And so there is justice and there is A Judge but, says Jesus, He gives all judgment to the Son. Why should that be?  It is because clearly from the outset, when the Godhead were planning the coming of the Son, they agreed for the Son to oversee God’s kingdom on earth. (Does God have other worlds that He rules over directly and is the earth the only one that the Son rules over?) There is a reference by Paul to the end of all things when the Son hands back the kingdom to the Father (1 Cor 16:24). The rule of the kingdom includes judgment.

But what is the basis of his judgment, who is declared guilty and who is declared innocent? For that answer we have to go to Paul’s writings in Romans 4 and 5 where he speaks about justification. Justification is all about being put right in God’s sight and that only comes about through belief in Jesus. Jesus is the ultimate basis for assessment, how we respond to him.  The records are simple and straight forward and even a child can read the Gospels easily. No one can claim they are difficult to read. We may not understand everything but the person of Jesus shines through brightly – his life, his death, his resurrection and his ascension. It is all there and obvious. The seeking heart finds what it has been looking for and gladly receives him and immediately the Judge declares, “Not guilty!” and a new life begins.

21. Life Givers

Short Meditations in John 5:  21. Life Giver

Jn 5:21  For just as the Father raises the dead and gives them life, even so the Son gives life to whom he is pleased to give it

It might be a scary thought that new birth only comes when God gives it, if it wasn’t for His love and the knowledge that in reality He wants ”everyone to come to repentance” (2 Pet 3:9) and it is only our own stubborn and foolish hearts that keep us from receiving all of His goodness through salvation. His desire is to bless us and bring us to salvation, to raise us from the (spiritual) dead.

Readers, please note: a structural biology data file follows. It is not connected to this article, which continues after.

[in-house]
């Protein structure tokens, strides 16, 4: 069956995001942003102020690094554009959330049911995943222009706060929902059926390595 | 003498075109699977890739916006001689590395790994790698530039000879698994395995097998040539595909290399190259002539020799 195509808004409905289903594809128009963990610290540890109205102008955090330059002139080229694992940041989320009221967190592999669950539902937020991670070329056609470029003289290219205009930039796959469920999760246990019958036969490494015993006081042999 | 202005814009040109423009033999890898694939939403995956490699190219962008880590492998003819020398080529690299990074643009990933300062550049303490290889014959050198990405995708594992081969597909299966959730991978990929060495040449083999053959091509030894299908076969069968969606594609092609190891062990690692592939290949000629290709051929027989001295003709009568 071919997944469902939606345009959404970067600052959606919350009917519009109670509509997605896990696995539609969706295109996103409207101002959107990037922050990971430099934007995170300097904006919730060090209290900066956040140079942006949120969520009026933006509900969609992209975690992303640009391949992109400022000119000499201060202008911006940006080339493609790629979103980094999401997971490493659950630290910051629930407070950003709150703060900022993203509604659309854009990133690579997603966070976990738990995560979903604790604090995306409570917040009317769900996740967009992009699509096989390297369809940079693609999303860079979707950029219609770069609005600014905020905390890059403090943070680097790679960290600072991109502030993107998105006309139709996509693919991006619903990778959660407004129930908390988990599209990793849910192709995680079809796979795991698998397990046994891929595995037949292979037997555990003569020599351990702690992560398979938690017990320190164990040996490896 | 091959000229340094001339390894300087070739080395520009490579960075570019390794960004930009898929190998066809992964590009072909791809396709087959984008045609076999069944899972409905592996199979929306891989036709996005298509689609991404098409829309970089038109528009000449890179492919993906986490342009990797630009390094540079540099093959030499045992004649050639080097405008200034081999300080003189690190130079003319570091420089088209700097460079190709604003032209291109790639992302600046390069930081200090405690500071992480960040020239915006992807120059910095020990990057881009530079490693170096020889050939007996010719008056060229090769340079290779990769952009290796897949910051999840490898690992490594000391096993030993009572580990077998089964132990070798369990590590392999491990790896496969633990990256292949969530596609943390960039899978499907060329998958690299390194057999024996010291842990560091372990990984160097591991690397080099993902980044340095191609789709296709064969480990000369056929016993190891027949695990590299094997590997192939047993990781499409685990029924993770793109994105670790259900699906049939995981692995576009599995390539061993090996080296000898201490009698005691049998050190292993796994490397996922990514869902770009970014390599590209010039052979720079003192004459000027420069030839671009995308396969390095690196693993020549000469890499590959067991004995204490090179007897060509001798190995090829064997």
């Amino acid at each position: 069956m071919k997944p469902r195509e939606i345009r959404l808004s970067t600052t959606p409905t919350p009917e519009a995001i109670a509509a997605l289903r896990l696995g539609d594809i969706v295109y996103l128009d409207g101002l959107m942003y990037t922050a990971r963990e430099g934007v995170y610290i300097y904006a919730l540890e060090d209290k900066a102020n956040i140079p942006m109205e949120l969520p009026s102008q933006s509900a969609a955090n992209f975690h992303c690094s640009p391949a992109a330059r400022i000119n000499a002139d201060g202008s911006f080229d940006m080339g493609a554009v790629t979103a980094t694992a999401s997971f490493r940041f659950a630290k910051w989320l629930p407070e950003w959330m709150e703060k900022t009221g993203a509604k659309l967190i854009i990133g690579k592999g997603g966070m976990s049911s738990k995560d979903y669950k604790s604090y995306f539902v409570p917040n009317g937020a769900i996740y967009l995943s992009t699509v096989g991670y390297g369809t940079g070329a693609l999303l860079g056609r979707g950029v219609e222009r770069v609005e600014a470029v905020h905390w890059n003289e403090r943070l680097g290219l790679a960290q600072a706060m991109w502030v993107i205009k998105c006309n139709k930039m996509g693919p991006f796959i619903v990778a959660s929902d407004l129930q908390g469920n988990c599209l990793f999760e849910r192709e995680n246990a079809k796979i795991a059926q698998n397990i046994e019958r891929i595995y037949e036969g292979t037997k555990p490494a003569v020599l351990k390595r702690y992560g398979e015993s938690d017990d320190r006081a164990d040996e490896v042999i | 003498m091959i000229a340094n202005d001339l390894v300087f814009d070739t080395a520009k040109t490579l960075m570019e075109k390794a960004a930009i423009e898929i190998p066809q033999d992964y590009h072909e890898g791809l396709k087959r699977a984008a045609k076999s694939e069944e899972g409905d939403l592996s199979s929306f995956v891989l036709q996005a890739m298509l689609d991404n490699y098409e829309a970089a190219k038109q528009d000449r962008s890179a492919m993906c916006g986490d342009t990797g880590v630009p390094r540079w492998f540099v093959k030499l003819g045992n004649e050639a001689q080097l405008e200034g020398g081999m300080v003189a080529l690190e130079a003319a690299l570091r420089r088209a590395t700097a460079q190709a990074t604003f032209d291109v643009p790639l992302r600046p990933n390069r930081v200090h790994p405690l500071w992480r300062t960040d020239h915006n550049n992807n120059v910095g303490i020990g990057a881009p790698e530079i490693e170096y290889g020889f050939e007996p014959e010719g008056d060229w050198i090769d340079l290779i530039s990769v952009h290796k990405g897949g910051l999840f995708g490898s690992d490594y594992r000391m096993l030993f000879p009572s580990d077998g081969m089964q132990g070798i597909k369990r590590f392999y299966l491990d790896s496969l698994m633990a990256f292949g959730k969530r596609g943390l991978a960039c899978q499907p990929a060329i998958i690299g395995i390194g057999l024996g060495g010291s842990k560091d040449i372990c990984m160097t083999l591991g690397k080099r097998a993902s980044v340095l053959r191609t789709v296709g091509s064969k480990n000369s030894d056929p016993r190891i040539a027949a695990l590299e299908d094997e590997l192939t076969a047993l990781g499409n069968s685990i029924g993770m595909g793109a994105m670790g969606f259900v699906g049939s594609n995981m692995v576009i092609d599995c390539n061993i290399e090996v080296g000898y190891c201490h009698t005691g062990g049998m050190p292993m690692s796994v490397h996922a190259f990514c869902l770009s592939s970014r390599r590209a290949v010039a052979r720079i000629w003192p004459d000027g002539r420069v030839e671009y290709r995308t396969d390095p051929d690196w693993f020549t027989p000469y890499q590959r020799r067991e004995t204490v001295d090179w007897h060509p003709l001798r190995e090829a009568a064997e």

This looks a funny verse at first sight. “The Father raises the dead”. It is God the Father’s sovereign actions that prevail. Although there is a unity in the Trinity, the Son always submits to the Father in whom is all authority. So the Father seeks to bring us back to Himself and in so doing He rescues us from spiritual death (separation from Him) and imparts life to us, the life of His own Holy Spirit, eternal life. But it starts with the Father. As we have said before, He always initiates the activity.

But then we find, running parallel to this, the Son also gives life to whoever he will. We have seen previously that the Father shows the Son all that He is doing, all that is on His heart, and the Son joins in that activity, so here, when the Father desires to raise a person from their spiritual death, the Son does likewise; it is a joint Father and Son activity and, of course, it is the Holy Spirit who is imparted to bring that new life. Whenever new birth occurs, the entire Trinity is involved.

Note the final expression, “to whom he is pleased to give it.” Even as we said the Father’s desire is for repentance to come and salvation to follow, by implication it also pleases the Son when he is able to bring another person into his Father’s kingdom. There is indeed rejoicing in heaven when every new birth takes place.

Perhaps we cannot emphasise this enough that it is the desire of the Godhead to bring salvation to mankind. Three times in the book of Ezekiel we find God’s desire declared in this manner, for example: “I take no pleasure in the death of anyone, declares the Sovereign Lord. Repent and live!” (Ezek 18:32).

Some people seek to portray God as a vindictive, nasty being who just delights in bringing destructive judgment on mankind. Nothing could be further from the truth!  The whole point of Jesus coming to the earth and dying on the Cross was to open the way for us to be saved. God wants to bless us and that can only come through His salvation through Jesus, because while we live our self-centred ‘old lives’ we won’t be open to receiving His direction and thus His blessing that He wants to bring to us.

18. Blasphemy?

Short Meditations in John 5:  18. Blasphemy?

Jn 5:18  For this reason the Jews tried all the harder to kill him; not only was he breaking the Sabbath, but he was even calling God his own Father, making himself equal with God.